Scientists get a 3D view of ancient fossilised spider

Scientists have used X-ray computed tomography to produce 3D images of a 49 million-year-old spider trapped inside an opaque piece of fossilised amber resin.

Manchester University researchers, working with colleagues in Germany, showed that the amber fossil — housed in the Berlin Natural History Museum — is a member of a living genus of the Huntsman spiders (Sparassidae).

As well as documenting the spider, the scientists showed that specimens in historical pieces of amber can yield important data when studied by computed tomography.

‘More than 1,000 species of fossil spider have been described, many of them from amber,’ said Dr David Penney, from Manchester’s Faculty of Life Sciences. ‘The best-known source is Baltic amber, which is about 49 million years old and that has been actively studied for more than 150 years.

‘Indeed, some of the first fossil spiders to be described back in 1854 were from the historically significant collection of Georg Karl Berendt, which is held in the Berlin Natural History museum. A problem here is that these old, historical amber pieces have reacted with oxygen over time and are now often dark or cracked, making it hard to see the animal specimens inside.’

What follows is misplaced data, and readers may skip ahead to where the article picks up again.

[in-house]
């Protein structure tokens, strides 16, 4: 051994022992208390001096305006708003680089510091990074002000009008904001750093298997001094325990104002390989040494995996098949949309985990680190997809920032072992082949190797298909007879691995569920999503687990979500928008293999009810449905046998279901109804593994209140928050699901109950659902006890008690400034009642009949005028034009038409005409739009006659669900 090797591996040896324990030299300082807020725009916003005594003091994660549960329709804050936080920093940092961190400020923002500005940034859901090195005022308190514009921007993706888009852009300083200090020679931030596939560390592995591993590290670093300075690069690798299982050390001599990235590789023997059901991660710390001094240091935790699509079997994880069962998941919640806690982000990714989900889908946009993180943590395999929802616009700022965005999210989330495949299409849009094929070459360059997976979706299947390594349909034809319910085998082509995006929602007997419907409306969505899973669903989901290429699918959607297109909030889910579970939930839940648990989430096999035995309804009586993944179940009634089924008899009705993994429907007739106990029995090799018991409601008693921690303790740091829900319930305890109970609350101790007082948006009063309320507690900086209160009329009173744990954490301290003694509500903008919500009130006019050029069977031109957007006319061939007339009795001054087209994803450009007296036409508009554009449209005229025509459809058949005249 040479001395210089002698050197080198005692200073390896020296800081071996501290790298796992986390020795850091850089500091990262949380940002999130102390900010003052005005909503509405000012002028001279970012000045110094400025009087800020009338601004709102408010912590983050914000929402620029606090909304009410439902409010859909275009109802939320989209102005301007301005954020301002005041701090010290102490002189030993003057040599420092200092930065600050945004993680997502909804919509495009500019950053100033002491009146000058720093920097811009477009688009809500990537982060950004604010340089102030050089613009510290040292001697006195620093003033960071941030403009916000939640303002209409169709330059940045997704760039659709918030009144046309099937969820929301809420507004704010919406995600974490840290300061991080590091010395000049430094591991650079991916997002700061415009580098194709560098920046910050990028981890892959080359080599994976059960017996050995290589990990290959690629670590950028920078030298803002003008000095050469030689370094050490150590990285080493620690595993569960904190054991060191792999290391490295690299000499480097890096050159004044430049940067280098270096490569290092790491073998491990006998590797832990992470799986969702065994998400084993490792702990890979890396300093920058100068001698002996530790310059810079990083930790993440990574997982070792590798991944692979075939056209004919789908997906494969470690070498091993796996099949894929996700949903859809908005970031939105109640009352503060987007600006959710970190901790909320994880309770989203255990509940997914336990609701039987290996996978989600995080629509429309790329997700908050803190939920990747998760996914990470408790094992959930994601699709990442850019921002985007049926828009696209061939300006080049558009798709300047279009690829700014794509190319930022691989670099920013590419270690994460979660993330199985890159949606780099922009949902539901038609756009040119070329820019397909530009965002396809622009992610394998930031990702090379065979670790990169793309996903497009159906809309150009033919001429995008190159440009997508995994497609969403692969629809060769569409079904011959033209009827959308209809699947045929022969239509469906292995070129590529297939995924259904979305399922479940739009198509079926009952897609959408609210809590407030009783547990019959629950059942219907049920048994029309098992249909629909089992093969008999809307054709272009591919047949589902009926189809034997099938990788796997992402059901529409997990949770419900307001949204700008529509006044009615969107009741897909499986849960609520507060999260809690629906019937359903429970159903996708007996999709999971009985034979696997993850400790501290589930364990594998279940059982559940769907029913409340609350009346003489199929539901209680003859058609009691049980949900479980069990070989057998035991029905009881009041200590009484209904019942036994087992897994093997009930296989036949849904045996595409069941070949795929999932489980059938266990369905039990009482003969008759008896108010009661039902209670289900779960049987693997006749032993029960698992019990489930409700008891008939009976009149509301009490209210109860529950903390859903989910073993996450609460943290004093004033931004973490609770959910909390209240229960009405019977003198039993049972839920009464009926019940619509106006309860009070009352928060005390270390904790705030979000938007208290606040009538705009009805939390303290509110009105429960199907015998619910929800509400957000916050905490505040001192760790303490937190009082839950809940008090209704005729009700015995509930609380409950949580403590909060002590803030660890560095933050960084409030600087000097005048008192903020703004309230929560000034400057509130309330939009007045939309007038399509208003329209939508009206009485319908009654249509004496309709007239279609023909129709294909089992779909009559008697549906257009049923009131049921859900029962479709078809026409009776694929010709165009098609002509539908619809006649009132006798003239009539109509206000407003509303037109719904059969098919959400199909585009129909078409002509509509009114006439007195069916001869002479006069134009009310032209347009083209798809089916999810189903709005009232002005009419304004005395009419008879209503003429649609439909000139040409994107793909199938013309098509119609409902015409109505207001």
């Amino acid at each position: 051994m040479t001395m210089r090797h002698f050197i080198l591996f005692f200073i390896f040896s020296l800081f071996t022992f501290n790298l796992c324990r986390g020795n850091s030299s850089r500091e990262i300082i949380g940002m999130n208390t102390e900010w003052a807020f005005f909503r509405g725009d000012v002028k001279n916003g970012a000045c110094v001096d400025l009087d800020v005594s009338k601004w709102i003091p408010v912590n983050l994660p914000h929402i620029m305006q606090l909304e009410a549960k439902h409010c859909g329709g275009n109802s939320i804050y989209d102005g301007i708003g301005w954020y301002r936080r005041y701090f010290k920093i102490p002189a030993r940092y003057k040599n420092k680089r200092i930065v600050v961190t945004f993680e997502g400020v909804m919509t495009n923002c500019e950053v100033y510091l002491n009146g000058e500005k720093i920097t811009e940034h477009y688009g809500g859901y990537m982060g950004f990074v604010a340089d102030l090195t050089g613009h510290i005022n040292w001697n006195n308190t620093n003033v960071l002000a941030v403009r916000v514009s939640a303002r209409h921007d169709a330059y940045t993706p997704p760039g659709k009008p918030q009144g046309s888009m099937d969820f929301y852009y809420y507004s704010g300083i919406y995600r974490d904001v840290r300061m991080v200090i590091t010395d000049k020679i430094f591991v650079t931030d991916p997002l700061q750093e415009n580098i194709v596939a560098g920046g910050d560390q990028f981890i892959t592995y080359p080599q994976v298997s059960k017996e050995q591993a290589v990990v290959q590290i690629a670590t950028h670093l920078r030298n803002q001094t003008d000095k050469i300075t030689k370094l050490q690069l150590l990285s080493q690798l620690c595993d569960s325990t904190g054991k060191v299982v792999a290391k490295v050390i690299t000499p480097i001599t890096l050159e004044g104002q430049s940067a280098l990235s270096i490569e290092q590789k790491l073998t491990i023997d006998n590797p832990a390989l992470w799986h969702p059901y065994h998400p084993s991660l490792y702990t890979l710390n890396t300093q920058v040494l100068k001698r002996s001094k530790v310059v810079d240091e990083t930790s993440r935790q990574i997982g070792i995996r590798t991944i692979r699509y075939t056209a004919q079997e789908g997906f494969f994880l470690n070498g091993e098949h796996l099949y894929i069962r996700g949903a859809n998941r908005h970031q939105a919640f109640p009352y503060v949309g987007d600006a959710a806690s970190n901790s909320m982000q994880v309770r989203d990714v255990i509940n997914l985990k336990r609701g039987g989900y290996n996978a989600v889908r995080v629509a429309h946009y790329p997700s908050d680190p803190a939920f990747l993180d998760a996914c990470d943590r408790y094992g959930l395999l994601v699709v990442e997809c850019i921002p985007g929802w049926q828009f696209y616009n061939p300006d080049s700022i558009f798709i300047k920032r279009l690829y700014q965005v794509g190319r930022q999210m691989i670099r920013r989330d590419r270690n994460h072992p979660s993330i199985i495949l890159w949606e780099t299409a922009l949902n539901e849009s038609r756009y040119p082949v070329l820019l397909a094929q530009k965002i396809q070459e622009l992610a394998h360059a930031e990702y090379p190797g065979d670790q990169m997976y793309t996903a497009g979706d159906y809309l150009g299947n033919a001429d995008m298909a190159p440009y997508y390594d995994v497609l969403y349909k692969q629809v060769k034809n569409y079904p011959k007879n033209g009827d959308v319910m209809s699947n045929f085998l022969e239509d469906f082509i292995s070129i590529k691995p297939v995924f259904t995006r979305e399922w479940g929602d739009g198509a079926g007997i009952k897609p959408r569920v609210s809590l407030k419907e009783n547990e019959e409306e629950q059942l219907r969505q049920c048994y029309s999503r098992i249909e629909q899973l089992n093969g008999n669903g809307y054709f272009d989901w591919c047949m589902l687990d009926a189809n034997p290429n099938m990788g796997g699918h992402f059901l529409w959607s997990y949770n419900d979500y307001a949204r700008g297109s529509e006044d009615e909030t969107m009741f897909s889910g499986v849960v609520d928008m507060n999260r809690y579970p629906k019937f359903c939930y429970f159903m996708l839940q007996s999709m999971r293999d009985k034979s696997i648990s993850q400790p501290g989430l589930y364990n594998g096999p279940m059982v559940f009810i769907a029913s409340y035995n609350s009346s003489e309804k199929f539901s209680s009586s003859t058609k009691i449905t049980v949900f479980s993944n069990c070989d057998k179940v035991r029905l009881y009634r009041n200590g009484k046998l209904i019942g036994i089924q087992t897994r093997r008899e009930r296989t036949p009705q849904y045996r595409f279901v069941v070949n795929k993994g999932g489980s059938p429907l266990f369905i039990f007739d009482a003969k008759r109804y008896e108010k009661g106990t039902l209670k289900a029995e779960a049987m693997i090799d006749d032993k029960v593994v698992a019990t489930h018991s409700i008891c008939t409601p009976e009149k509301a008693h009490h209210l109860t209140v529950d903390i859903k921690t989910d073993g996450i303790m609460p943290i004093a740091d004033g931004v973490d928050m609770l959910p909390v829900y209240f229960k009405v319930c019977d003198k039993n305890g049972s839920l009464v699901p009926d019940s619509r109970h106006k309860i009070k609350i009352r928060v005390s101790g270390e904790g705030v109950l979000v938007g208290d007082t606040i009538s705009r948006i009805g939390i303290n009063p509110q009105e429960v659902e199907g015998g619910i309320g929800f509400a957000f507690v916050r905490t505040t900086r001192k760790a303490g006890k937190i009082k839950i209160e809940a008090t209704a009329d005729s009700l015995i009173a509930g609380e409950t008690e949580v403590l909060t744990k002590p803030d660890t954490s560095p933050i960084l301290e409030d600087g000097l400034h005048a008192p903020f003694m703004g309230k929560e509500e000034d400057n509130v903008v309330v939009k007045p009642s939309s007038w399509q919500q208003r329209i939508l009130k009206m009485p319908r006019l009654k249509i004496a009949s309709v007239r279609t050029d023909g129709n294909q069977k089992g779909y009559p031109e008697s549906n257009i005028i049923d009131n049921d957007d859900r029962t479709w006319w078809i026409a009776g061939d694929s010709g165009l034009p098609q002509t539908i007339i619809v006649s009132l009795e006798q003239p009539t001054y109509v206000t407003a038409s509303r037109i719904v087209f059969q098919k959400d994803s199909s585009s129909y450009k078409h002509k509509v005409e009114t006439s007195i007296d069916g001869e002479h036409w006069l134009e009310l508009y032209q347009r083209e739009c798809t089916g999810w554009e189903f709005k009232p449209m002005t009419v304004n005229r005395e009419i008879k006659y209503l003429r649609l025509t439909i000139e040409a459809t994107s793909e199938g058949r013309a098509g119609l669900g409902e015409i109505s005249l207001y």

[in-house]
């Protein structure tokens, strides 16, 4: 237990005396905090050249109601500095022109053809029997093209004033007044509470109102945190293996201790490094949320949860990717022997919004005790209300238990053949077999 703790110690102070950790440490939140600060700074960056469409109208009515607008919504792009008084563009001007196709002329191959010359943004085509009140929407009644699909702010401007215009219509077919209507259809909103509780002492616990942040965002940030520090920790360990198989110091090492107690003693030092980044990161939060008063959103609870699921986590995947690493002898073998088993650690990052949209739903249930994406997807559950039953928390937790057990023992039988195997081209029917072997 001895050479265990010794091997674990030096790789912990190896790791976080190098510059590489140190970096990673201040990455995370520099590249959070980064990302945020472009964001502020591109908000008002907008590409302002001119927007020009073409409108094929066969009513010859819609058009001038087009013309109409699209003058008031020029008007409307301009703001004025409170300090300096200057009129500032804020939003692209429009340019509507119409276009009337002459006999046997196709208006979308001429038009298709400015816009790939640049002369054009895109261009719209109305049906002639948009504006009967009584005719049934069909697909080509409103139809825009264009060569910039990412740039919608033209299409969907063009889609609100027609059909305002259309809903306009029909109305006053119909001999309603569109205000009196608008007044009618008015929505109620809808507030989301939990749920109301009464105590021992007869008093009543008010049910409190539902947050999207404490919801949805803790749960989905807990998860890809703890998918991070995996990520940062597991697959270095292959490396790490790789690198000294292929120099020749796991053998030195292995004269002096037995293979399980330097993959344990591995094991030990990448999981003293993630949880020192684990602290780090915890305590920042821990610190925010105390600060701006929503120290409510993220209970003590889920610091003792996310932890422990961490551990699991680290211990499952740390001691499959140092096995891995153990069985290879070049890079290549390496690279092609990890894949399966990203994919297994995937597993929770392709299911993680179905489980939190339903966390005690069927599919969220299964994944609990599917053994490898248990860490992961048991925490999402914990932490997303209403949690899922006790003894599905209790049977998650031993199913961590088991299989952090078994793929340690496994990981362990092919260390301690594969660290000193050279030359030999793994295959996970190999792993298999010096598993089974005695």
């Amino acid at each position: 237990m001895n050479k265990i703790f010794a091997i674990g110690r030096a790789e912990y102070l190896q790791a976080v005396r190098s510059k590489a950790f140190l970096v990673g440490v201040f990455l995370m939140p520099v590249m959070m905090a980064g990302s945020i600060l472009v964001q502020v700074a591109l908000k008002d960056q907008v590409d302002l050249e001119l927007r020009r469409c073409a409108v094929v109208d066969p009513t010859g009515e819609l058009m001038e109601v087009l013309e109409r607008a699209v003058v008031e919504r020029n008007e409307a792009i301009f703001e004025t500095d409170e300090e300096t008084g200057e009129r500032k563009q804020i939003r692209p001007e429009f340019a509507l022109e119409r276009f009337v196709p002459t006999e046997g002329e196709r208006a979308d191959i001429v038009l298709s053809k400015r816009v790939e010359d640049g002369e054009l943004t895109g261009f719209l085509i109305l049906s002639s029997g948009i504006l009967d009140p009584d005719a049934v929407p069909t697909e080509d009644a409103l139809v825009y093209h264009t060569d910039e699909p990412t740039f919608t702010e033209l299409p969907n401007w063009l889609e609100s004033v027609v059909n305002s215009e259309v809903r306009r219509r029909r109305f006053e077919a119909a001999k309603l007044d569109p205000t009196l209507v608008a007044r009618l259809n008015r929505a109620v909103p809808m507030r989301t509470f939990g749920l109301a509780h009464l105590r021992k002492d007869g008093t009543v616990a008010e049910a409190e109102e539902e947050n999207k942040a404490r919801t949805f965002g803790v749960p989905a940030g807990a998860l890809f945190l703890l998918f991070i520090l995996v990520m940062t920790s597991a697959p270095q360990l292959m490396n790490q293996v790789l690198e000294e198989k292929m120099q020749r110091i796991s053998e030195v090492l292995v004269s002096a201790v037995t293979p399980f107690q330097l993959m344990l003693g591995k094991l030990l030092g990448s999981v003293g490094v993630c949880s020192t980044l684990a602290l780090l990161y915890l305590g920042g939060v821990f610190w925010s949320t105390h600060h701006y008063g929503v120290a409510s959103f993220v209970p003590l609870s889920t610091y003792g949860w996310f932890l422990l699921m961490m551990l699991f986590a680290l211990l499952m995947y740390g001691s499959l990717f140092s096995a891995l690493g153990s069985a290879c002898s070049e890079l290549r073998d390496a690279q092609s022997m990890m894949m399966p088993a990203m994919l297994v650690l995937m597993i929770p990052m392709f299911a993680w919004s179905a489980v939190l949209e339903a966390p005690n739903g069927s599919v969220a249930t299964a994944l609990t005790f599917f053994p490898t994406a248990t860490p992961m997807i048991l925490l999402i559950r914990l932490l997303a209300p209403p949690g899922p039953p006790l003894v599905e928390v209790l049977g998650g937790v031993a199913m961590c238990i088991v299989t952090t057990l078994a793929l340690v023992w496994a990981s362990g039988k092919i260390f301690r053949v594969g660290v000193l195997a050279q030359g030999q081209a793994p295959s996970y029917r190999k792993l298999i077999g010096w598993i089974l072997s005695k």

According to Manchester University, Berendt’s amber specimens were supposed to include the oldest example of a so-called Huntsman spider but this seemed counterintuitive as huntsman spiders are strong, quick animals that would be unlikely to be trapped in tree resin.

To test this, an international team of experts in the fields of fossils and living spiders, and in modern techniques of computer analysis decided to re-study Georg Berendt’s original specimen to determine what it was.

‘The results were surprising,’ said Dr Penney. ‘Computed tomography produced 3D images and movies of astounding quality, which allowed us to compare the finest details of the amber fossil with similar-looking living spiders.

‘We were able to show that the fossil is unquestionably a Huntsman spider and belongs to a genus called Eusparassus, which lives in the tropics and also arid regions of southern Europe today, but evidently lived in central Europe 50 million years ago.’

Manchester’s Prof Philip Withers added: ‘Normally such fossils are really hard to detect because the contrast against the amber is low but with phase contrast imaging the spiders really jump out at you in 3D.

‘Usually you have to go to a synchrotron X-ray facility to get good phase contrast, but we can get excellent phase contrast in the lab.  This is really exciting because it opens up the embedded fossil archive not just in ambers.’

The scientists’ findings are detailed in a report entitled ‘Computed tomography recovers data from historical amber: an example from huntsman spiders’, which is published in Naturwissenschaften.